Sunday, February 17, 2019

The Scarlet Letter Essay example -- Literary Analysis, Hawthorne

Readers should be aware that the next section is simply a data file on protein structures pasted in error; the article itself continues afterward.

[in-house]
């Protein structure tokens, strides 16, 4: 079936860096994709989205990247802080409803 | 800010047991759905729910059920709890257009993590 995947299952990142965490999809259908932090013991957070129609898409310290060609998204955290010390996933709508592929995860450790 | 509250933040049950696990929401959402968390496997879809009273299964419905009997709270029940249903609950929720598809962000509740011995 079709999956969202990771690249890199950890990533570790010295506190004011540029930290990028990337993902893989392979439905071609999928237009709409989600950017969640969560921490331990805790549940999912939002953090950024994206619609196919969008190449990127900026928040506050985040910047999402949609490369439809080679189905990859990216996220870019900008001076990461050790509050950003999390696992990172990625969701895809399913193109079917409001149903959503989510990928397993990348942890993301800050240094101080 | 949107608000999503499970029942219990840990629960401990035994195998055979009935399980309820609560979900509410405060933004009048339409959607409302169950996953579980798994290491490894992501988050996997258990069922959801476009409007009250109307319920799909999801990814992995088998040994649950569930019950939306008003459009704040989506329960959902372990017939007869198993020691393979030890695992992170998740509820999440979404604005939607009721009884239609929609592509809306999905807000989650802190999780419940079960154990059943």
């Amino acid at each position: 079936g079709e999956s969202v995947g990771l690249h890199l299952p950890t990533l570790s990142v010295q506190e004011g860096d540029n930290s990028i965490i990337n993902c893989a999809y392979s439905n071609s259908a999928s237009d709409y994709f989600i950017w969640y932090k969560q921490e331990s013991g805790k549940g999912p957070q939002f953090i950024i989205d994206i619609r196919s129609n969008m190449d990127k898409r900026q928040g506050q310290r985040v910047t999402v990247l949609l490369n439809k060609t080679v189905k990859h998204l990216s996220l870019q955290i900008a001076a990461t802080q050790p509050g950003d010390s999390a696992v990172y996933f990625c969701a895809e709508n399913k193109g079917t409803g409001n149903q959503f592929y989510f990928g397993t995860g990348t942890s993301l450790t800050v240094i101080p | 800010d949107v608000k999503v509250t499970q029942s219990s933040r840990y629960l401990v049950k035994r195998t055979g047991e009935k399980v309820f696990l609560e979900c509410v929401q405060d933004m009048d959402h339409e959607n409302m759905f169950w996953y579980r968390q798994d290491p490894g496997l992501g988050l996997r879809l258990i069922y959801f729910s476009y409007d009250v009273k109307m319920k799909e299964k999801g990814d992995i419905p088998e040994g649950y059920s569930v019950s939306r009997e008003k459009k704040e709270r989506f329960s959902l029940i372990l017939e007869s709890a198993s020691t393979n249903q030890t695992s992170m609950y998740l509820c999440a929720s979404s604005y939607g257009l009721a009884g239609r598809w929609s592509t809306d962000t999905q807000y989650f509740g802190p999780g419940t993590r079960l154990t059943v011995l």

In the first chapter of Nathaniel Hawthornes The Scarlet Letter, a solitary rosebush stands in front end of a gloomy prison to symbolize some sweet righteous blossom, that may be found along the track, or relieve the change close of a tale of human frailty and sorrow (Hawthorne 56). luck as a symbol of beauty and solitude, this rosebush foreshadows the dismal tone that leave behind preside all over the remainder of the novel and illustrates the beauty of plea and branch in contrast to the suppression and decay apparent inwardly the prison. Hester sewer be compared to the rosebush payable to her growth and inner beauty following her confession of having committed adultery and because she shows passionate and brazen countenance in the confront of stern rigidity. On the contrary, Dimmesdale is the prison, confining his guilt of having committed adultery within himself and thus allowing the decay of his soulfulness. It is through immense symbolism, contrasting imagery, and B iblical allusion that Hawthorne creates both(prenominal) a critical and gloomy tone while speaking to the ubiquitous theme that unconfessed hell destroys the soul.Hawthorne employs Hesters scarlet letter, her punishment for committing adultery, as a powerful symbol that juxtaposes the concealed letter that Dimmesdale must face due to his hidden guilt. In the first scaffold scene, before the crowd has regular(a) witnessed Hester or the affliction that is affixed to her breast, some of the women of the town gossip over her punishment. One young woman tells her neighbors, Let her cover the mark as she will, the pang of it will be always in her heart, (60) illustrating the fact that Hester feels dishearten whether or not she is forced to wear the mark. Dimmesdale, on the other hand, does not confess his sin and... ...ul conception. Pearl also provides the only bright and anticipant tone in the novel by personifying the purity associated with confession. It is Hesters confession an d independence from guilt that provides for Pearls innocence and purity.Through pervasive symbolism, contrasting imagery, and Biblical allusion, Hawthorne creates a critical and gloomy tone and speaks to the omnipresent theme that unconfessed sin destroys the soul. Through the novel, Hester is a symbol of growth due to her freedom from the blast of unconfessed guilt while Dimmesdale represents the decay of the human spirit that results from unconfessed sin. It is Hawthornes dark and gloomy tone regarding Dimmesdale in contrast to the hopeful and pass judgment tone regarding Hester and Pearl that clearly personifies his belief that confession of sin revives the soul and allows for personal growth and empathy.

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